Ever since setting to work on my novel, I’ve been digging deep into the mythology and ancient history of the Greeks. One unexpected (but cool) side effect is that some otherwise random news story or fragment of ephemera will catch my attention because it recalls or connects with something from that time. A great example of this is the following photo, which chanced across my computer’s homepage a week or so ago:
This is a picture of a man sailing over a charging bull, looking much like an
cliff diver, only sideways. One thing we can say for sure about this guy is
that when he landed, it wasn’t in water. Hopefully, it was just sawdust, or
sand, or something equally inoffensive. Anyway, it makes for a compelling
image, and instantly raises the question: What is this man doing, and where did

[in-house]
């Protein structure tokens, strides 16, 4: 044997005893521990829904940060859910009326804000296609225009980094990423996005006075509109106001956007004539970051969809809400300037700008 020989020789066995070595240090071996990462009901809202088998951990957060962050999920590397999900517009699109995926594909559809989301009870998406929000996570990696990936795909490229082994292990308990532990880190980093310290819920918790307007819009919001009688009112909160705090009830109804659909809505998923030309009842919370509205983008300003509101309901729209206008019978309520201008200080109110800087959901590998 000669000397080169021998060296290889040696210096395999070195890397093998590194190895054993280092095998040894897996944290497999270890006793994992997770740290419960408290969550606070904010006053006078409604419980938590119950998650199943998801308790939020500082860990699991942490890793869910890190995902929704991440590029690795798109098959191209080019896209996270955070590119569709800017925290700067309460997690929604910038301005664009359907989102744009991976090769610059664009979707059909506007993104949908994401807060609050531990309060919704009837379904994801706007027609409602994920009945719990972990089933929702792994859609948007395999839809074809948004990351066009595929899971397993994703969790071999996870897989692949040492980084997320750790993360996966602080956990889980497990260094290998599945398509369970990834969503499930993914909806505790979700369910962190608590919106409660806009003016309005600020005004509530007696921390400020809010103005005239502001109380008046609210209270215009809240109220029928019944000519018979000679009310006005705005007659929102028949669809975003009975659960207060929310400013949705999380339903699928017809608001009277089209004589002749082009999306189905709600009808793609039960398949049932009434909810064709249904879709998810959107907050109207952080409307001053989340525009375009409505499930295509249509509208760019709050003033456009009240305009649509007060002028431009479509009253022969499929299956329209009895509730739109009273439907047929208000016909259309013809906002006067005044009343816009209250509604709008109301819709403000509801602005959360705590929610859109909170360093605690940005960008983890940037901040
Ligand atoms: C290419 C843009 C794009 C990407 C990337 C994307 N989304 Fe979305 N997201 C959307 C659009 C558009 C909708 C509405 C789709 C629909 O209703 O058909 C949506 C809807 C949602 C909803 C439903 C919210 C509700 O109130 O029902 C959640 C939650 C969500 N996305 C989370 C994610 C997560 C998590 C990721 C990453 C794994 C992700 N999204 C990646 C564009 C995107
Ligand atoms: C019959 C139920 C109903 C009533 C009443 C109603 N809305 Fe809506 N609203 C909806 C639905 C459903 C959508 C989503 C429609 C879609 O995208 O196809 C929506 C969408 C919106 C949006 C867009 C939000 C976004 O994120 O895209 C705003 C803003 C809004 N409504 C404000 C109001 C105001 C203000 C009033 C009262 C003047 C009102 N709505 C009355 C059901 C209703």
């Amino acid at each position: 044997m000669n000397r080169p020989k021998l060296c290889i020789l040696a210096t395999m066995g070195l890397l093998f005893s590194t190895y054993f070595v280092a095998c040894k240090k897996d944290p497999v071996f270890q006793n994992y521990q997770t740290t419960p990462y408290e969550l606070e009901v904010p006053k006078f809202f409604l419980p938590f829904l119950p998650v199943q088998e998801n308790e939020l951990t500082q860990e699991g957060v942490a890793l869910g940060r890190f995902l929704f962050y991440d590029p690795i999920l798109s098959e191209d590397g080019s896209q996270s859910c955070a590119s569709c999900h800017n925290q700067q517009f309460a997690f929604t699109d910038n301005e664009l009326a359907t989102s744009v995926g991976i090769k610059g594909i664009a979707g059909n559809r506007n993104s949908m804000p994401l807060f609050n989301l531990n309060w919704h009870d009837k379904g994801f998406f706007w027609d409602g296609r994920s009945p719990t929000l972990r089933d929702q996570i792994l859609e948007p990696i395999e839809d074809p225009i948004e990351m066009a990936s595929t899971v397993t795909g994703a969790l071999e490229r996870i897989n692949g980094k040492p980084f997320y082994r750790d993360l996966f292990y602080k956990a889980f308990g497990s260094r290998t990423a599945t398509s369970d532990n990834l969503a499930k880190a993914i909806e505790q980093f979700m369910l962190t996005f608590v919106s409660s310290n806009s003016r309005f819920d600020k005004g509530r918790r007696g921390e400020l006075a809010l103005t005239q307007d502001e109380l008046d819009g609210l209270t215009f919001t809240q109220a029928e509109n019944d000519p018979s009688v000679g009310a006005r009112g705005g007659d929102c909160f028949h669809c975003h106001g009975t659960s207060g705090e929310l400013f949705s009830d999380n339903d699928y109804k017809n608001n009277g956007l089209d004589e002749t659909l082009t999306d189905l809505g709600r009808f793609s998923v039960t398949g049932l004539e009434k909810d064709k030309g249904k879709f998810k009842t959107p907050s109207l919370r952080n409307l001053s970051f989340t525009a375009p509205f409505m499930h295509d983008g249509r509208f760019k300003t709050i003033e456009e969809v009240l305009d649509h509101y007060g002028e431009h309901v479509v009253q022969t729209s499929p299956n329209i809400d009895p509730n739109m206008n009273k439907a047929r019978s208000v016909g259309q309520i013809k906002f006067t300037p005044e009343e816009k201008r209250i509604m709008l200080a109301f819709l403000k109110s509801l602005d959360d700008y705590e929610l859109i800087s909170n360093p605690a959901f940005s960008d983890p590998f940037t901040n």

he get those nifty socks?
I’ve had no luck with the socks yet, but it only took a few clicks to learn that the man is called a recortador, a professional bull-leaper. That’s right, he leaps over bulls for a living. The sport is called recortes, and the premise is to avoid being gored and trampled by a stampeding bull while still picking up points for style. To do this, the recortador relies on courage, preternatural agility, and an uncanny knack for knowing where the bull is going to go. The only weapons he takes into the arena are his wits and an unlimited supply of hair product.